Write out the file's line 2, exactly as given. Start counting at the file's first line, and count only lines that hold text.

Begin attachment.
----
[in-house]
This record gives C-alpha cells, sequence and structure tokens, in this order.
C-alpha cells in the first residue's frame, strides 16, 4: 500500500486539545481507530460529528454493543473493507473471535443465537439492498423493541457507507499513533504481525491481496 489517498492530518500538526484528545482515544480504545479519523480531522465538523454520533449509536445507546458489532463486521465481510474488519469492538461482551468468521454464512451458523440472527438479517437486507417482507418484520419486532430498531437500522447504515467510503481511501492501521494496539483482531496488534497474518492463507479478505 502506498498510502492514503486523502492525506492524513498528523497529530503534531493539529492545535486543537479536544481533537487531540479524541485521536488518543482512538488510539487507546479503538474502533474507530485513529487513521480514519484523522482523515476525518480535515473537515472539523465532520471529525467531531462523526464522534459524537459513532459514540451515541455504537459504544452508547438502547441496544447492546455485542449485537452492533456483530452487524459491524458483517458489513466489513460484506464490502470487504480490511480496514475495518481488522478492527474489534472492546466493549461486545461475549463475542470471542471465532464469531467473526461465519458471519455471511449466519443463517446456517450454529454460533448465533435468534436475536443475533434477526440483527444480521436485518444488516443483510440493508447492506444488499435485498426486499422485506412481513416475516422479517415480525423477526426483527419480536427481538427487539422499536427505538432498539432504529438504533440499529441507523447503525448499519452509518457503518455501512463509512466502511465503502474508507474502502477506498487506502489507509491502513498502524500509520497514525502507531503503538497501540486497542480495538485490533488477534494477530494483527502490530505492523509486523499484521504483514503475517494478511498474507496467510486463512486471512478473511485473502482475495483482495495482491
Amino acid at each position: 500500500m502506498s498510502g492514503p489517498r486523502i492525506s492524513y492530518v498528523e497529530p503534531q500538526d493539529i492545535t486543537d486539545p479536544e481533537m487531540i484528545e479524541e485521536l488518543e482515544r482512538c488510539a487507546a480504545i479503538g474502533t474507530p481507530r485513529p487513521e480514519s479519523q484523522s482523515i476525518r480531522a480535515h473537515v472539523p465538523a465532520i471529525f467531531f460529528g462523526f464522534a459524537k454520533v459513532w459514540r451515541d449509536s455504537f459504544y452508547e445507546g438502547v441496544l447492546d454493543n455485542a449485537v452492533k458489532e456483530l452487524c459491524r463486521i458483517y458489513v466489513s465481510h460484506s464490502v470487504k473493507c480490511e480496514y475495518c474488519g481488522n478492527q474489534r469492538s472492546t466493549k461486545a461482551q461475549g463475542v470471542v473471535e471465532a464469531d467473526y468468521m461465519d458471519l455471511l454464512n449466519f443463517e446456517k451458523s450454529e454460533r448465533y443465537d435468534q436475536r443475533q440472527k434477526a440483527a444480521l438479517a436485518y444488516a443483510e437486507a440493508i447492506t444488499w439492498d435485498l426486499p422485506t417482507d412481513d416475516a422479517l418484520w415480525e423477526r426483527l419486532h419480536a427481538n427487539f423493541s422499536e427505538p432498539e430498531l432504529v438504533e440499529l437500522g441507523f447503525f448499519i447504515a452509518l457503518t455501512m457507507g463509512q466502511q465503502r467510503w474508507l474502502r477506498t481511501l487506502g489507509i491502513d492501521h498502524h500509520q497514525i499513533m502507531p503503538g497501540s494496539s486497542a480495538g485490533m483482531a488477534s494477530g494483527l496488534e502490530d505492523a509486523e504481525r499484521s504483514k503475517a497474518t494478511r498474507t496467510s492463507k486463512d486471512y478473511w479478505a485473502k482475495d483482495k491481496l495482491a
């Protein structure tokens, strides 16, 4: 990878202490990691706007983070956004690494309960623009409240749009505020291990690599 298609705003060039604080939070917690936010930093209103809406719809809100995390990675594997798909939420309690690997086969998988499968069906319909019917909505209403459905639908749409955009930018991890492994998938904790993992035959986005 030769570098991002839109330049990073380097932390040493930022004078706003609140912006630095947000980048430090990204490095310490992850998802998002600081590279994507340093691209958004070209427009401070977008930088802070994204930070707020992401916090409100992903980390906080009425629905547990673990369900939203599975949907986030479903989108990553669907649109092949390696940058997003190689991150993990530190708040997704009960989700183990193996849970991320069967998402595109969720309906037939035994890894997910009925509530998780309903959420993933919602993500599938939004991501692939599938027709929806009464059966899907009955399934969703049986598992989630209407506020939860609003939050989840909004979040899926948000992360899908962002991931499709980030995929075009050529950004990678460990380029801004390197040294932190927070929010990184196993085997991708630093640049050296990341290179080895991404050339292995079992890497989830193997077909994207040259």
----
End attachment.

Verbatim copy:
This record gives C-alpha cells, sequence and structure tokens, in this order.